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Mary Macgregor

The Cruel Deed of Tullia

Servius Tullius began to reign in 578 b.c. Like Pompilius and Ancus, he loved peace, and fought against none, save only the Etruscans.

With the Latins he made a treaty, after which the two tribes built a temple to Diana on the Aventine hill, and here every year sacrifices were offered for Rome and for Latium.

The city which Romulus had built on the Palatine had long ago become too small for the Romans. Little by little, cities had grown up on the neighbouring hills, and now Servius was able to enclose all the seven hills of Rome within the city, building around her a great wall of stone. This wall was called after the king the "Servian Wall," and so strongly was it built that it was still standing in the days of Augustus. Beyond the wall a deep moat was then dug, a hundred feet in breadth.

Having thus strengthened the city, Servius divided it into four regions, while the people were arranged in numerous tribes.

Should a citizen be wanted to appear before the king or the Senate, it was then an easy task to find the tribe to which he belonged and the region in which he dwelt.

Servius also made a law which pleased the Romans well, called an ordinance of the king.

This ordinance forbade the nobles to oppress the poor. It also decreed that, however lowly the birth of a Roman citizen, if he became rich he might hold positions of power in the State. This encouraged the poor man to be industrious, for if he could but gain wealth there was no ambition which he might not be able to satisfy.

But while the ordinance pleased the common people, it displeased the nobles, who had no wish to see the plebeians raised to positions which until now had been sacred to them and to their sons. They bore Servius no good will for passing this new law.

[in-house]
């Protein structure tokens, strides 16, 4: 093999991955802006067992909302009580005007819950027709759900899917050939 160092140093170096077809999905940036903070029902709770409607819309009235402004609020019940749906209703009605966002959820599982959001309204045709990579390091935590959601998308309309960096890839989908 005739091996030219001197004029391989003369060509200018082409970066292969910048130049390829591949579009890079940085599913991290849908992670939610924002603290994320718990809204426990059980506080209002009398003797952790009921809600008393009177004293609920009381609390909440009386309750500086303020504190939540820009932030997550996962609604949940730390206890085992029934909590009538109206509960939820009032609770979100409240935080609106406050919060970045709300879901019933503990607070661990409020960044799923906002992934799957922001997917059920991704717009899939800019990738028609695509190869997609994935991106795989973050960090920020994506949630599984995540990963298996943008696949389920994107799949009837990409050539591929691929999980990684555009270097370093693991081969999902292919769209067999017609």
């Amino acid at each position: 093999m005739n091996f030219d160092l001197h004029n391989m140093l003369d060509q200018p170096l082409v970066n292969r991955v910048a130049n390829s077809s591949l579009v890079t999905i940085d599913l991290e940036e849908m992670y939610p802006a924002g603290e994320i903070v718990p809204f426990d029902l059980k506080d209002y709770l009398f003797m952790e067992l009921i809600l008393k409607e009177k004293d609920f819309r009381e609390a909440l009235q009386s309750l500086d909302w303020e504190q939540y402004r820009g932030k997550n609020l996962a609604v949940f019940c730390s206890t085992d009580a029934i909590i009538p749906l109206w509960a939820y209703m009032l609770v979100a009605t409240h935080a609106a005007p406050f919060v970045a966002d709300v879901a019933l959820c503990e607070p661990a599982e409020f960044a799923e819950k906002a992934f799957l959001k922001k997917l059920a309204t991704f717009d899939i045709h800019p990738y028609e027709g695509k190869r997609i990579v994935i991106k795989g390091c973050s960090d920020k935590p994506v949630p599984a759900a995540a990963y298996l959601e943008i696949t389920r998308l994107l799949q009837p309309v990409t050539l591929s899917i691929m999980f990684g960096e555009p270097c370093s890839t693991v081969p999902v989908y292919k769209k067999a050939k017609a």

Trouble, too, was threatening the king through his two daughters, both of whom, as the Roman custom was, were named Tullia.

But although their names were the same, their natures were as different as summer is different from winter.

Tullia, the elder, was wicked and ambitious; Tullia, the younger, good and gentle.

Servius determined to marry his daughters to the sons of King Tarquinius, whose kindness had placed him on the throne.

The princes, as the princesses, were of strangely different natures. Lucius was proud, his temper violent; while Aruns was humble and good-natured.

Now the king thought that if the gentle Tullia married Lucius, he would become a better man; while he hoped that if his ambitious daughter married Aruns she would learn from him the grace of humility.

But Servius made a great mistake when he married his daughters. For before long Lucius hated his quiet wife, and killed both her and his brother Aruns, so that he and Tullia the elder might be free to marry each other.

No sooner had Lucius Tarquinius married Tullia, than, encouraged by her, he joined the discontented nobles, who hated Servius.

Day by day Lucius grew more bold, more rude to Servius, and at length he put on the royal robes and sat on the king's seat in the Senate house, unrebuked by the nobles.

Servius was now no longer young, but when he heard how Lucius had dared to behave he went at once to the door of the Senate house, and bade the prince come down from the throne, and lay aside the royal robes.

But Lucius paid no heed to the king's command. Then, as the king repeated his words, Lucius seized the old man and flung him down the stone steps of the Senate house.

Servius, bruised and dazed by his fall, yet struggled to his feet, and slowly turned away toward the palace.

Lucius dared not let the king live now that he had defied him. So, sending his servants after Servius, he bade them kill the old man.

It was easy to overtake him, and the fellows soon slew their king, leaving his body lying in the middle of the street.

When Tullia heard what her husband had done, she had no grief to spare for her father's cruel death. She ordered her chariot, and drove quickly to the Forum to greet her husband as king.

But Lucius did not wish the people to see the triumph of his wife, and he sternly bade her go home.

Tullia obeyed, heedless of his anger. She had room in her heart for only one thought. Lucius was king, and she, she was queen.

So full was her mind of the new honours that would now be hers, that her chariot had reached the street where the dead body of her father lay before she was aware. The driver drew up his horses sharply, seeing his murdered king lying across his path.

But Tullia angrily bade him drive on, and as he obeyed, her robe was stained with her father's blood. The street was ever after called the Via Scelerata, or the Way of Crime.

Lucius showed no shame for the murder of the king, and haughtily refused to allow his body to be buried with the usual rites.

And because of his pride the new king was named Tarquinius Superbus or Tarquin the Proud.